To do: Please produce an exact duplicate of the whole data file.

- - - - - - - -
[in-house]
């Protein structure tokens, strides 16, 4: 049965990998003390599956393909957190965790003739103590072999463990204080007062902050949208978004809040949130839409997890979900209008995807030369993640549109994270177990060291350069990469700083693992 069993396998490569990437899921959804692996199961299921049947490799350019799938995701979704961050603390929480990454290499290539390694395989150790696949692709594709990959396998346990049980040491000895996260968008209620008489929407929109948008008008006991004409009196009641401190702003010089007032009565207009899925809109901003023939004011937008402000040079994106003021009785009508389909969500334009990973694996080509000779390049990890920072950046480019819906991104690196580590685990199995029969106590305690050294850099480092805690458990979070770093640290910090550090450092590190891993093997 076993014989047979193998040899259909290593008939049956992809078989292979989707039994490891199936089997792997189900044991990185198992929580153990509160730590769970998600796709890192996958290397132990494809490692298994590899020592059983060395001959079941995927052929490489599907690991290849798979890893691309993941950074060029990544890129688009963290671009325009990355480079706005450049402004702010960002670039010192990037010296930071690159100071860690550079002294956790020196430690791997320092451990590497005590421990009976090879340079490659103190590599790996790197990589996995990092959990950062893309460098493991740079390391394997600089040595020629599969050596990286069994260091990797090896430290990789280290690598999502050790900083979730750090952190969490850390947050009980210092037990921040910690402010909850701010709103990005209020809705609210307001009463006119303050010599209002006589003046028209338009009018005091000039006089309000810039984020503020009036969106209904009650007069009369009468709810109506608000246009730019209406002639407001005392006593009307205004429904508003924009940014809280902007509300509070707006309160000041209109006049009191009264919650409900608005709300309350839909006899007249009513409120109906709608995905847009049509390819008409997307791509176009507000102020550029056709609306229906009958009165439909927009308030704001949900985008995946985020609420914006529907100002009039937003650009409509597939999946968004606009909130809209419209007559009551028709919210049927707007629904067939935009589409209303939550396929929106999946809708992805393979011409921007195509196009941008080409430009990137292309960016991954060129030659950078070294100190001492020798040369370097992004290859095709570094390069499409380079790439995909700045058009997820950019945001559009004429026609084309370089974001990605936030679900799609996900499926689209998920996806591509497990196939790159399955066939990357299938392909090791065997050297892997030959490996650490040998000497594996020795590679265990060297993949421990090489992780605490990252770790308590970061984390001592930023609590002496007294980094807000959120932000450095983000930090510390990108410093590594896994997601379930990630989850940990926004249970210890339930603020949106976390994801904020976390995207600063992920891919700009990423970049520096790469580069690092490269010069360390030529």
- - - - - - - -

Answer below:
[in-house]
């Protein structure tokens, strides 16, 4: 049965990998003390599956393909957190965790003739103590072999463990204080007062902050949208978004809040949130839409997890979900209008995807030369993640549109994270177990060291350069990469700083693992 069993396998490569990437899921959804692996199961299921049947490799350019799938995701979704961050603390929480990454290499290539390694395989150790696949692709594709990959396998346990049980040491000895996260968008209620008489929407929109948008008008006991004409009196009641401190702003010089007032009565207009899925809109901003023939004011937008402000040079994106003021009785009508389909969500334009990973694996080509000779390049990890920072950046480019819906991104690196580590685990199995029969106590305690050294850099480092805690458990979070770093640290910090550090450092590190891993093997 076993014989047979193998040899259909290593008939049956992809078989292979989707039994490891199936089997792997189900044991990185198992929580153990509160730590769970998600796709890192996958290397132990494809490692298994590899020592059983060395001959079941995927052929490489599907690991290849798979890893691309993941950074060029990544890129688009963290671009325009990355480079706005450049402004702010960002670039010192990037010296930071690159100071860690550079002294956790020196430690791997320092451990590497005590421990009976090879340079490659103190590599790996790197990589996995990092959990950062893309460098493991740079390391394997600089040595020629599969050596990286069994260091990797090896430290990789280290690598999502050790900083979730750090952190969490850390947050009980210092037990921040910690402010909850701010709103990005209020809705609210307001009463006119303050010599209002006589003046028209338009009018005091000039006089309000810039984020503020009036969106209904009650007069009369009468709810109506608000246009730019209406002639407001005392006593009307205004429904508003924009940014809280902007509300509070707006309160000041209109006049009191009264919650409900608005709300309350839909006899007249009513409120109906709608995905847009049509390819008409997307791509176009507000102020550029056709609306229906009958009165439909927009308030704001949900985008995946985020609420914006529907100002009039937003650009409509597939999946968004606009909130809209419209007559009551028709919210049927707007629904067939935009589409209303939550396929929106999946809708992805393979011409921007195509196009941008080409430009990137292309960016991954060129030659950078070294100190001492020798040369370097992004290859095709570094390069499409380079790439995909700045058009997820950019945001559009004429026609084309370089974001990605936030679900799609996900499926689209998920996806591509497990196939790159399955066939990357299938392909090791065997050297892997030959490996650490040998000497594996020795590679265990060297993949421990090489992780605490990252770790308590970061984390001592930023609590002496007294980094807000959120932000450095983000930090510390990108410093590594896994997601379930990630989850940990926004249970210890339930603020949106976390994801904020976390995207600063992920891919700009990423970049520096790469580069690092490269010069360390030529």